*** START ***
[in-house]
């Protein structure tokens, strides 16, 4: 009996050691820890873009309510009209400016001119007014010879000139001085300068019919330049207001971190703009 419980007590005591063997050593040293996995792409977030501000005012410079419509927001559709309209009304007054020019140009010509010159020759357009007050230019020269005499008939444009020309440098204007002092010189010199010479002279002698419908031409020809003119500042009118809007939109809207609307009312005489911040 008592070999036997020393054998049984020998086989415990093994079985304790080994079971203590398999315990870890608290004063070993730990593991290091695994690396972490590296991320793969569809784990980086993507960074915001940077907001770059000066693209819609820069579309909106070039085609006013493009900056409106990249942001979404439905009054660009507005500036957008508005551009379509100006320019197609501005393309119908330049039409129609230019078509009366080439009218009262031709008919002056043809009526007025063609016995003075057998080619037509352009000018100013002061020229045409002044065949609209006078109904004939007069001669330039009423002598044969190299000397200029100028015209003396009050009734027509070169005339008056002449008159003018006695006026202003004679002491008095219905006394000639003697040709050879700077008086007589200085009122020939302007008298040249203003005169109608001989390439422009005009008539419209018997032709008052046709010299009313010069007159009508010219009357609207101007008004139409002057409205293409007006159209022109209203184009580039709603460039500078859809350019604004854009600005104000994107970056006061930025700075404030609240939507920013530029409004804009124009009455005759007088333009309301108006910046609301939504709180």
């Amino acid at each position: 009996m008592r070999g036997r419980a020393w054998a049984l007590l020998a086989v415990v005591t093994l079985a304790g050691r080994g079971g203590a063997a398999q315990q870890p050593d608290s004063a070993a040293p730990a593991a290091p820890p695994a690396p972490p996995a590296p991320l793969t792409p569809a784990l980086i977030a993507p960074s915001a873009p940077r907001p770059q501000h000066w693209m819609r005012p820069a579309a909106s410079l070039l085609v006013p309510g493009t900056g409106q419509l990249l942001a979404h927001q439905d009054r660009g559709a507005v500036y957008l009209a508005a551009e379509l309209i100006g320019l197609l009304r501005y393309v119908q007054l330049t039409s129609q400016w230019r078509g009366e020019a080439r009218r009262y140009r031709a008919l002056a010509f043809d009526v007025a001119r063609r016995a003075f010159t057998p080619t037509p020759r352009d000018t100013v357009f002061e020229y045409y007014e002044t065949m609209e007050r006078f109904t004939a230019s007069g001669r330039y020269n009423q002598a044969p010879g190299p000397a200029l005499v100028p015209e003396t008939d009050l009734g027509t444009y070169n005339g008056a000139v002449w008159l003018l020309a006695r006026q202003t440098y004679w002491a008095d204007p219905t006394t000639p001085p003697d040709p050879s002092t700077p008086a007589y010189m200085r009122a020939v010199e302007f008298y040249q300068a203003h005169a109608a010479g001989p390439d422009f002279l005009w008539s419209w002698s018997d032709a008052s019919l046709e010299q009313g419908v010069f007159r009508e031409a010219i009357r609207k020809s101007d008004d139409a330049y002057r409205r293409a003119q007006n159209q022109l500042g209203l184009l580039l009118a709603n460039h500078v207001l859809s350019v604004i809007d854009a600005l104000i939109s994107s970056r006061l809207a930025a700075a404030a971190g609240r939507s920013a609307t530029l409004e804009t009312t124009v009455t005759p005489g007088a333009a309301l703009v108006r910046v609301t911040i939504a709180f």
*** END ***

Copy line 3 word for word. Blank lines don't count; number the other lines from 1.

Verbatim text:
């Amino acid at each position: 009996m008592r070999g036997r419980a020393w054998a049984l007590l020998a086989v415990v005591t093994l079985a304790g050691r080994g079971g203590a063997a398999q315990q870890p050593d608290s004063a070993a040293p730990a593991a290091p820890p695994a690396p972490p996995a590296p991320l793969t792409p569809a784990l980086i977030a993507p960074s915001a873009p940077r907001p770059q501000h000066w693209m819609r005012p820069a579309a909106s410079l070039l085609v006013p309510g493009t900056g409106q419509l990249l942001a979404h927001q439905d009054r660009g559709a507005v500036y957008l009209a508005a551009e379509l309209i100006g320019l197609l009304r501005y393309v119908q007054l330049t039409s129609q400016w230019r078509g009366e020019a080439r009218r009262y140009r031709a008919l002056a010509f043809d009526v007025a001119r063609r016995a003075f010159t057998p080619t037509p020759r352009d000018t100013v357009f002061e020229y045409y007014e002044t065949m609209e007050r006078f109904t004939a230019s007069g001669r330039y020269n009423q002598a044969p010879g190299p000397a200029l005499v100028p015209e003396t008939d009050l009734g027509t444009y070169n005339g008056a000139v002449w008159l003018l020309a006695r006026q202003t440098y004679w002491a008095d204007p219905t006394t000639p001085p003697d040709p050879s002092t700077p008086a007589y010189m200085r009122a020939v010199e302007f008298y040249q300068a203003h005169a109608a010479g001989p390439d422009f002279l005009w008539s419209w002698s018997d032709a008052s019919l046709e010299q009313g419908v010069f007159r009508e031409a010219i009357r609207k020809s101007d008004d139409a330049y002057r409205r293409a003119q007006n159209q022109l500042g209203l184009l580039l009118a709603n460039h500078v207001l859809s350019v604004i809007d854009a600005l104000i939109s994107s970056r006061l809207a930025a700075a404030a971190g609240r939507s920013a609307t530029l409004e804009t009312t124009v009455t005759p005489g007088a333009a309301l703009v108006r910046v609301t911040i939504a709180f």